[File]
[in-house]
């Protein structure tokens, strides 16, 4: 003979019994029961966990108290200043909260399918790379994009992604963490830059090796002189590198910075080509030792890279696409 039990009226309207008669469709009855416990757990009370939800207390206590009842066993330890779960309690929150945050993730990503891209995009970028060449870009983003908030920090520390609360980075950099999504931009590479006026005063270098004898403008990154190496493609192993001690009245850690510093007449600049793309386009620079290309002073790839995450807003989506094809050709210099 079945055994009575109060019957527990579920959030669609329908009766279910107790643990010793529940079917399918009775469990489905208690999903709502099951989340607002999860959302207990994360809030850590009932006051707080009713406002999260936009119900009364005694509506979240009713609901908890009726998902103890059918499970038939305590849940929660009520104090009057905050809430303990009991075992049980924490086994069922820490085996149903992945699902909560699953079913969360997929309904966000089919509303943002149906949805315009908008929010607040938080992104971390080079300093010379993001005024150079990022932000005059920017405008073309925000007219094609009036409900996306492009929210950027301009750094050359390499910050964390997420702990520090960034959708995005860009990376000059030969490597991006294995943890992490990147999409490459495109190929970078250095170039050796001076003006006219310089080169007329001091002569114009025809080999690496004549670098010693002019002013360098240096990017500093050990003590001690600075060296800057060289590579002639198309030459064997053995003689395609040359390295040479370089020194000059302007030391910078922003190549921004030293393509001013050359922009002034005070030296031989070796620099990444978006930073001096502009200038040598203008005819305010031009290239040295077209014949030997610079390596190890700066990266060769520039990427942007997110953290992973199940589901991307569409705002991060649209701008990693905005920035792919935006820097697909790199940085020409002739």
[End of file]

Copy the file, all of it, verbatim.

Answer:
[in-house]
């Protein structure tokens, strides 16, 4: 003979019994029961966990108290200043909260399918790379994009992604963490830059090796002189590198910075080509030792890279696409 039990009226309207008669469709009855416990757990009370939800207390206590009842066993330890779960309690929150945050993730990503891209995009970028060449870009983003908030920090520390609360980075950099999504931009590479006026005063270098004898403008990154190496493609192993001690009245850690510093007449600049793309386009620079290309002073790839995450807003989506094809050709210099 079945055994009575109060019957527990579920959030669609329908009766279910107790643990010793529940079917399918009775469990489905208690999903709502099951989340607002999860959302207990994360809030850590009932006051707080009713406002999260936009119900009364005694509506979240009713609901908890009726998902103890059918499970038939305590849940929660009520104090009057905050809430303990009991075992049980924490086994069922820490085996149903992945699902909560699953079913969360997929309904966000089919509303943002149906949805315009908008929010607040938080992104971390080079300093010379993001005024150079990022932000005059920017405008073309925000007219094609009036409900996306492009929210950027301009750094050359390499910050964390997420702990520090960034959708995005860009990376000059030969490597991006294995943890992490990147999409490459495109190929970078250095170039050796001076003006006219310089080169007329001091002569114009025809080999690496004549670098010693002019002013360098240096990017500093050990003590001690600075060296800057060289590579002639198309030459064997053995003689395609040359390295040479370089020194000059302007030391910078922003190549921004030293393509001013050359922009002034005070030296031989070796620099990444978006930073001096502009200038040598203008005819305010031009290239040295077209014949030997610079390596190890700066990266060769520039990427942007997110953290992973199940589901991307569409705002991060649209701008990693905005920035792919935006820097697909790199940085020409002739």